In addition to the oxidation step, a halide adjustment step may also be employed in preparing the catalyst. The halide adjustment step may serve a dual function. First, the halide adjustment step may aid in homogeneous dispersion of the noble metal and other metals. Additionally, the halide adjustment step can serve as a means of incorporating the desired level of halide into the final catalyst. Usually, the halide adjustment step employs a halogen or halide-containing compound in air or an oxygen atmosphere. Because the preferred halide for incorporation into the catalyst can include chloride, the preferred halogen or halide-containing compound utilized during the halide adjustment step is chlorine, hydrogen chloride or the precursor of these compounds.

In carrying out the halide adjustment step, the catalyst is contacted with the halogen or halide-containing compound in air or an oxygen atmosphere at an elevated temperature of about 370° to about 650° C. It is further desired to have water present during the contacting step in order to aid in the adjustment. In particular, when the halide component of the catalyst may include chloride, it is preferred to use a mole ratio of water to hydrogen chloride of about 5:1 to about 100:1. The duration of the halogenation step is typically from about 0.5 to about 5 hours or more. Because of the similarity of conditions, the halide adjustment step may take place during the oxidation step. Alternatively, the halide adjustment step may be performed before or after the oxidation step as required by the particular method being employed to prepare the catalyst. Irrespective of the exact halide adjustment step employed, the halide content of the final catalyst should be such that there is sufficient halide to include, on an elemental basis, from about 0.1 to about 10 wt % based on the weight of the catalyst.

A reduction step is desired for preparing the catalyst. The reduction step can reduce substantially all of the noble metal to the corresponding elemental metallic state and to ensure a relatively uniform and finely divided dispersion of this component throughout the refractory inorganic oxide. Preferably, the reduction step takes place in a substantially water-free environment. Generally, the reducing gas is substantially pure, dry hydrogen, i.e., less than about 20 volume ppm water. However, other reducing gases may be employed such as carbon monoxide, nitrogen, or hydrogen containing light hydrocarbons. Typically, the reducing gas is contacted with the oxidized catalytic composite at conditions including a reduction temperature of about 315° to about 650° C. for a period of time of about 0.5 to about 10 or more hours effective to reduce substantially all of the noble metal to the elemental metallic state. The reduction step may be performed prior to loading the catalytic composite into a hydrocarbon conversion zone or it may be performed in situ as part of a hydrocarbon conversion process start-up procedure. However, if this latter technique is employed, proper precautions must be taken to predry the conversion unit to a substantially water-free state, and a substantially water-free reducing gas should be employed. Optionally, the catalytic composite may be subjected to a presulfiding step. The optional sulfur component may be incorporated into the catalyst by any known technique.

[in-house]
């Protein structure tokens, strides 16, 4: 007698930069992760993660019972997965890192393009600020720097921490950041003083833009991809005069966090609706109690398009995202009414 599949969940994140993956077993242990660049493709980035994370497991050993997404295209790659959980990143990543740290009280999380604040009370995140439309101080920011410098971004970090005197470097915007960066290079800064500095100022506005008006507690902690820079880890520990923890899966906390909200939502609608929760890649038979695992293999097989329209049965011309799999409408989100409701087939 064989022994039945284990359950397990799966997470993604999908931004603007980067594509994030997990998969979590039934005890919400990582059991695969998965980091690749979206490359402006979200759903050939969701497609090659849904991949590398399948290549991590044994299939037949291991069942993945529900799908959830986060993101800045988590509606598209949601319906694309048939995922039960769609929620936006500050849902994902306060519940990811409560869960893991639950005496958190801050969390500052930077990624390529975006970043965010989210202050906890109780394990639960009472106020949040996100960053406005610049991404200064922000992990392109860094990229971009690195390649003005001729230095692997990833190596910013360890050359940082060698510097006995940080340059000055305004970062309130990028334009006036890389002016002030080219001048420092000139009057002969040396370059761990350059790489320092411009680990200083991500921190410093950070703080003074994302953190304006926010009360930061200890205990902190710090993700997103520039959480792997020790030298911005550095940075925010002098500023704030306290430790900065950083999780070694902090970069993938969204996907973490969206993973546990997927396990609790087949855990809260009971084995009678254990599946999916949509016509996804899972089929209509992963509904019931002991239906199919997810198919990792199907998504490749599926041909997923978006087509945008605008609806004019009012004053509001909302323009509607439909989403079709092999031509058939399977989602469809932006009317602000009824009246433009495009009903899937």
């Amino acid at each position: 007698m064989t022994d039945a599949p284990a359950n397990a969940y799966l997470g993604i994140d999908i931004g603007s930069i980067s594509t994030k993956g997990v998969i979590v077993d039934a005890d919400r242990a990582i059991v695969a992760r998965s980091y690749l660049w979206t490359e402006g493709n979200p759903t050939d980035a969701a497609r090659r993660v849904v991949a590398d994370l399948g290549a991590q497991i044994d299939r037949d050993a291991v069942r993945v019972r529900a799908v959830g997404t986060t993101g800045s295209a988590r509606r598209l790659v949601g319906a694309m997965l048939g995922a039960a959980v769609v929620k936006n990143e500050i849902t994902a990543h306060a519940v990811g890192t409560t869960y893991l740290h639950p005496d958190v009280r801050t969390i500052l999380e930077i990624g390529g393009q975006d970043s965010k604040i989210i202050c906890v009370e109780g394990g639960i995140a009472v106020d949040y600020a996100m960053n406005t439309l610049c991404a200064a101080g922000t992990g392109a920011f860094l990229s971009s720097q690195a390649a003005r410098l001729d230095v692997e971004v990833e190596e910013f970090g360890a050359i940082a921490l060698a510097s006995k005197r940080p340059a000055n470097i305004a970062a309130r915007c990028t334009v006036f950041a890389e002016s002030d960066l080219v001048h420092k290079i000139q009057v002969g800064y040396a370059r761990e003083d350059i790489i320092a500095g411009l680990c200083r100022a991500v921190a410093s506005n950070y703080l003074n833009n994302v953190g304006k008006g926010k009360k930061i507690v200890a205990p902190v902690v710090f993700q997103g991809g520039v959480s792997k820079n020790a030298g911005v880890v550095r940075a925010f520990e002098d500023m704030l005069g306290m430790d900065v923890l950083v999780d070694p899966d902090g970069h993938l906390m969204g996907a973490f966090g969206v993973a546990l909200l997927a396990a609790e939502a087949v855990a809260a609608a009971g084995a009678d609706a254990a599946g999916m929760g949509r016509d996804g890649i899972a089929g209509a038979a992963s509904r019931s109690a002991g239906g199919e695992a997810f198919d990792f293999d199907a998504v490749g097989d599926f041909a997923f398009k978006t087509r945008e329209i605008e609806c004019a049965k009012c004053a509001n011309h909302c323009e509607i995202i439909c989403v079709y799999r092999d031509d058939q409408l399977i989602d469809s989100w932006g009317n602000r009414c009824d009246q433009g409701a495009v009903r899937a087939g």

In one exemplary embodiment, the catalyst may have a particular utility as a hydrocarbon conversion catalyst. Generally, the hydrocarbon, which is to be converted, is contacted with the catalyst at hydrocarbon-conversion conditions, including a temperature of about 40° to about 600° C., a pressure of about 100 to about 21,000 kPa, and a liquid hourly space velocity of about 0.1 to about 100 hr−1. The catalyst is particularly suitable for catalytic reforming of gasoline-range feedstocks, and also may be used for, inter alia, dehydrocyclization, isomerization of aliphatics and aromatics, dehydrogenation, hydro-cracking, disproportionation, dealkylation, alkylation, transalkylation, and oligomerization.

Generally, the reforming process is effected at conditions including a pressure selected within the range of about 100 to about 7,000 kPa, preferably about 350 to 2,500 kPa. The reforming temperature is about 315° to about 600° C., preferably about 425° to about 565° C. Typically, the initial selection of the temperature within this broad range is made primarily as a function of the desired octane of the product reformate considering the characteristics of the charge stock and of the catalyst. Ordinarily, the temperature thereafter is then slowly increased during the run to compensate for the inevitable deactivation that occurs to provide a constant octane product. Sufficient hydrogen is supplied to provide an amount of about 1 to about 20, preferably about 2 to about 10, moles of hydrogen per mole of hydrocarbon feed entering the reforming zone. Likewise, the liquid hourly space velocity is about 0.1 to about 20 hr−1, preferably about 1 to about 5 hr−1.